Tess Kelley, Harvard College ’23, shares her account of the recent Wax Poetic event at the Woodberry Poetry Room.
On May 15, 1970, an up-and-coming poet walked into a recording studio to recite selections of her work for Harvard University. She had a single published anthology to her name, hardly a sign of the acclaim to come her way in future decades. Her name: Audre Lorde.
More than fifty years later, listeners gathered in the Harvard Library’s Woodberry Poetry Room for a launch party in celebration of Audre Lorde at Fassett Studio, 1970. The record, produced in collaboration with Fonograf Editions, brings the early poetry of the self-professed “Black, lesbian, mother, warrior, poet” to life, in a way that only a poet’s own voice can.
The October event inaugurated the Woodberry Poetry Room’s “Wax Poetic” event series, putting modern-day poets in dialogue with authors from the room’s vast poetry archives. Tongo Eisen-Martin, Poet Laureate of San Francisco, swapped coasts for the night to kick off the event with a reading of his own poetry.
“A lot of God can happen in three seconds. Not much heaven though,” Eisen-Martin began with a recitation of one of his poems, “Four Walls.” He spun an introspective narrative of family ties and pragmatic persistence for the event’s rapt audience.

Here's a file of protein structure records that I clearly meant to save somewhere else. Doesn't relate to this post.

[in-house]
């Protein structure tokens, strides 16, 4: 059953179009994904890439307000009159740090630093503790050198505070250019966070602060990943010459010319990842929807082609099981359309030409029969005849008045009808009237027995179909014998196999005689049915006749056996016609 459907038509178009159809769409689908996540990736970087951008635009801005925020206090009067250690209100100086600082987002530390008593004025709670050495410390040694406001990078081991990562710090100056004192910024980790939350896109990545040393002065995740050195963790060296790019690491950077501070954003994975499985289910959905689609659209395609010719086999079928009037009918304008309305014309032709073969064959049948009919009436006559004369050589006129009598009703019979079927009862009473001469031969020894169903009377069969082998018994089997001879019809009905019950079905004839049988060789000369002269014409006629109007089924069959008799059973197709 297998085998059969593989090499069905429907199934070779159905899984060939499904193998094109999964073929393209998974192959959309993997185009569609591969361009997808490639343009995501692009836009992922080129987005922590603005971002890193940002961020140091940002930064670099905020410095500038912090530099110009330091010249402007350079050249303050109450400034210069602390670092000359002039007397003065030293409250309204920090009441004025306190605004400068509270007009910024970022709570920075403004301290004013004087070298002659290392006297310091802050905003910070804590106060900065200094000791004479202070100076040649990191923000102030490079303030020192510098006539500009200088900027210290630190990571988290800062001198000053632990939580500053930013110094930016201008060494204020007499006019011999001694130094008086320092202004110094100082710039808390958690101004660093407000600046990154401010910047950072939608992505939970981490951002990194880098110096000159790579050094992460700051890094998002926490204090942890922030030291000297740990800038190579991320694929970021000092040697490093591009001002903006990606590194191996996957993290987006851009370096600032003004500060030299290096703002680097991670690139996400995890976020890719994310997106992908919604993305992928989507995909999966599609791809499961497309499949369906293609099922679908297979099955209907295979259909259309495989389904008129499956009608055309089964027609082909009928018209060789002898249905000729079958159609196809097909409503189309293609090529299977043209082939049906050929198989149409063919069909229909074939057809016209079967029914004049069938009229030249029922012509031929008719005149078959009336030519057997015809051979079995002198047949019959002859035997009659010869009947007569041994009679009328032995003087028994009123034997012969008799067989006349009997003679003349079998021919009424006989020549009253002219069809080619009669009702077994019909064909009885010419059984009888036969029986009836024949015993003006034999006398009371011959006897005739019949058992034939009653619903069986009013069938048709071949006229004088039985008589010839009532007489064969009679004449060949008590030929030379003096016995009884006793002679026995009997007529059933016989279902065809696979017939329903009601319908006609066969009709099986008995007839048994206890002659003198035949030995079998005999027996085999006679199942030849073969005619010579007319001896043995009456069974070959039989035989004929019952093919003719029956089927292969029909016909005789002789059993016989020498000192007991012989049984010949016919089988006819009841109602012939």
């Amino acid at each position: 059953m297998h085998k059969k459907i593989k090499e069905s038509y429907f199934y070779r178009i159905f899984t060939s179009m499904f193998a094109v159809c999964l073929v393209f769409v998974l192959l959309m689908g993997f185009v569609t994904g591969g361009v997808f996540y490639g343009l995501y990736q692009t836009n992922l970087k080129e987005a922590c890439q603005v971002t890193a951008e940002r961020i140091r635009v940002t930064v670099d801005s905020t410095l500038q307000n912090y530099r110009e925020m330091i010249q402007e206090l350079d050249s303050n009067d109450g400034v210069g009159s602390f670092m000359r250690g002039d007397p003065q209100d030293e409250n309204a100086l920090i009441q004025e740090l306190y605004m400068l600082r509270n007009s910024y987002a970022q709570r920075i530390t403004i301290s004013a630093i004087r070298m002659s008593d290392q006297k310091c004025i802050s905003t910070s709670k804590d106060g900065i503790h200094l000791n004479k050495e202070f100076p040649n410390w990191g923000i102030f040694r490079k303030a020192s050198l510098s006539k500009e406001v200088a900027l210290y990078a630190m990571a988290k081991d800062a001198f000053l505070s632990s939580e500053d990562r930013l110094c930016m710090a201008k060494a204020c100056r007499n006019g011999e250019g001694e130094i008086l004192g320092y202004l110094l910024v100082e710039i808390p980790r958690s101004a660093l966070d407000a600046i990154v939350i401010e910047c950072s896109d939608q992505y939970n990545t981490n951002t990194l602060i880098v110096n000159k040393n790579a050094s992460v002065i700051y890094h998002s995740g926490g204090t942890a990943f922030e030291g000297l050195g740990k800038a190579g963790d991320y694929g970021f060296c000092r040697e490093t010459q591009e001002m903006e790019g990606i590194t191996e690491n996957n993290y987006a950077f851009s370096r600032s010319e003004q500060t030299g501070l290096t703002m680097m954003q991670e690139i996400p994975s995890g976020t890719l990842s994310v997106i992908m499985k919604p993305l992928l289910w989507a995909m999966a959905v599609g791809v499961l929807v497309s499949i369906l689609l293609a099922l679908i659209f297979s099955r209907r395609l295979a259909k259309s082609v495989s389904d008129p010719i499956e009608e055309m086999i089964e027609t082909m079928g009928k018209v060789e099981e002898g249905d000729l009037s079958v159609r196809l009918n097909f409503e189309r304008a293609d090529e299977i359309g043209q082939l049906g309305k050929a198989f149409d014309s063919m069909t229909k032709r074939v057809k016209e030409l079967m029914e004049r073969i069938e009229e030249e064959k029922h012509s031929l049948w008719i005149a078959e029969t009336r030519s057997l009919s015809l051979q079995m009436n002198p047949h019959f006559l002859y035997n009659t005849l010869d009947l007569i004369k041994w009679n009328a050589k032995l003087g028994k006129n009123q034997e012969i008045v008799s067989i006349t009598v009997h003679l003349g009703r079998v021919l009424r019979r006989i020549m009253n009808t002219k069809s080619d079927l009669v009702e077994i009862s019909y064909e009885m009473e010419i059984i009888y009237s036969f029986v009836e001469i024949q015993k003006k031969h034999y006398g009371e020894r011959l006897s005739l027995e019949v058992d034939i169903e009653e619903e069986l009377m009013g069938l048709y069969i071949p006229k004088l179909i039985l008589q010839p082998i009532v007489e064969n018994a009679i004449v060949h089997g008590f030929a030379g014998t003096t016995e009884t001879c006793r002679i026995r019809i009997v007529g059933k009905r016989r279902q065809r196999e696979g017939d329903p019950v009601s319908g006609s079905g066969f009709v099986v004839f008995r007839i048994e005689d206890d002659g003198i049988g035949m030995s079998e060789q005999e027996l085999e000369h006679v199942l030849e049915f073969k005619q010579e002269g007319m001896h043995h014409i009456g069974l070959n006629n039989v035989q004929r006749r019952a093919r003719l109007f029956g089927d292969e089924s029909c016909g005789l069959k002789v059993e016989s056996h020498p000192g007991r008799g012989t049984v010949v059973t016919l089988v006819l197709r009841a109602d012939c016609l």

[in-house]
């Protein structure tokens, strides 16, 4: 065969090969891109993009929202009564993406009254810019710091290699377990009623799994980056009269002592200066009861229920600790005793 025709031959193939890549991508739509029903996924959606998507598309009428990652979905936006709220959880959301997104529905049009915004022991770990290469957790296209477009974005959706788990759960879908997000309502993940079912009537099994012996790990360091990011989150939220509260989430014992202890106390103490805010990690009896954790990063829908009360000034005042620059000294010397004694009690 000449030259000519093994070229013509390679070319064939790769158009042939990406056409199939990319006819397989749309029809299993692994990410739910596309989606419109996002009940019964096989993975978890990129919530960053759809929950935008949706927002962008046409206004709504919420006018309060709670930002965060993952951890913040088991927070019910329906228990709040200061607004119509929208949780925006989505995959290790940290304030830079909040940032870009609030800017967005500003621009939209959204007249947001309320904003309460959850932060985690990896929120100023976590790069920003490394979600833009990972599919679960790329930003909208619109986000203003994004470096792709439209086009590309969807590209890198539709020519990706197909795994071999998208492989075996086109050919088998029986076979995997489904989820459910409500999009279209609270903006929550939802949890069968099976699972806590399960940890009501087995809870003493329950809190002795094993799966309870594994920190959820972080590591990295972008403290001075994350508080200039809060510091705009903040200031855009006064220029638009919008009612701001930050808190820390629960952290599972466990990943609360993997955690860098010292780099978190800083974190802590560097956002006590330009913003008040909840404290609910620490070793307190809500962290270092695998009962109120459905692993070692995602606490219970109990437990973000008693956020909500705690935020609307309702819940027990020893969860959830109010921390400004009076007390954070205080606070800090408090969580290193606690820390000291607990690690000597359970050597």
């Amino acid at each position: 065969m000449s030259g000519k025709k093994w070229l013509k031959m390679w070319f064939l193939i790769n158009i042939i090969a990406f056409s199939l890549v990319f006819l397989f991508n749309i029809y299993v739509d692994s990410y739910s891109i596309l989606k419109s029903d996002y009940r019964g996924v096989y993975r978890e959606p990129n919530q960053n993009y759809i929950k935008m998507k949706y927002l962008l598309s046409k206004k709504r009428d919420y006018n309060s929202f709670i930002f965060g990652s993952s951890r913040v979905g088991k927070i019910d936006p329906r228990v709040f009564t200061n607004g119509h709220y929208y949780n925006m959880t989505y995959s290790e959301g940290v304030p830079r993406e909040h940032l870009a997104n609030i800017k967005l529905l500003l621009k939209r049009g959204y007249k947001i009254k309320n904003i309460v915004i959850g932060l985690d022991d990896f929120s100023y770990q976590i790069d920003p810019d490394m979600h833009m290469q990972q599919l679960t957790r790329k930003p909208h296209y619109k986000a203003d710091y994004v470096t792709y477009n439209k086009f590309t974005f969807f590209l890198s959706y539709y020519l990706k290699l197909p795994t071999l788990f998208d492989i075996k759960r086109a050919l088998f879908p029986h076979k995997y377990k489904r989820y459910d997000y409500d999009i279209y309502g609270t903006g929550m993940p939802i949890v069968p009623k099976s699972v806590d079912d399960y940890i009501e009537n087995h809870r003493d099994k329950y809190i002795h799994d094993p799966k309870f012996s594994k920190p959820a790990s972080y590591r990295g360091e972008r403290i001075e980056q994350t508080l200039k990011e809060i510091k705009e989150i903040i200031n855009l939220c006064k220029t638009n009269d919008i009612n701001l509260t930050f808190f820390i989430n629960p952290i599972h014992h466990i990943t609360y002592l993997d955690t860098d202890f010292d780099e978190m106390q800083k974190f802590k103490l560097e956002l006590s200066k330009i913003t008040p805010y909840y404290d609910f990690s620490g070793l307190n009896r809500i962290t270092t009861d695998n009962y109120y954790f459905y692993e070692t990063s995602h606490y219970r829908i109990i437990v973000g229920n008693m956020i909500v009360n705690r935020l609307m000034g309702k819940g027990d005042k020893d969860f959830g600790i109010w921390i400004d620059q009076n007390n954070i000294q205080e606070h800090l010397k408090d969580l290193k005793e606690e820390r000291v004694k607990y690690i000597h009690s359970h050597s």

Eisen-Martin then introduced Lorde’s record, expressing his deep admiration for her “uncatchable kinetic mind.”
“She is my awareness of flight. Of finding the scriptures in open-air prisons,” he added, testifying to Lorde’s beautiful yet cutting words. Eisen-Martin finished his speech with one piece of advice: “Y’all prepare to bow down.”
Attendees then directed their attention to a record player. “How do you spell change?” Lorde began, weaving us a critique of a city’s power, greed, and oppression in her poem, “New York City 1970.” This early poem, written about a month before the recording and unpublished at the time, gave listeners a view into the life of 36-year-old Lorde. This version of the poet was living in Manhattan as a queer Black mother and was yet to fully hit her stride, according to Lorde biographer Alexis Pauline Gumbs in her contribution to the liner notes of the record.
After a collective playing of Lorde’s poetry, visitors were then invited to continue their listening at the Woodberry Poetry Room’s listening tables, cued up with the new record.
With attendees gathered together to absorb Lorde’s poetry, the event was meant to “reactivate” to the Woodberry Poetry Room’s original purpose, according to associate curator of the Woodberry Poetry Room, Mary Walker Graham. The room was first designed as a space of collective listening, featuring twice the listening tables it currently houses.
Organizers Graham and Christina Davis, curator of the Woodberry Poetry Room, structured the event not only to bring together two poets from different generations and backgrounds, but also to encourage collaborative listening both live and on record. “What do we gain by listening together?” Graham asked.
Scanning the room revealed visitors deep in introspection at the listening tables, lively conversation among friends, and people meeting for the first time, offering no single answer to her question.
Look out for another Wax Poetic event spring 2024, open to the public.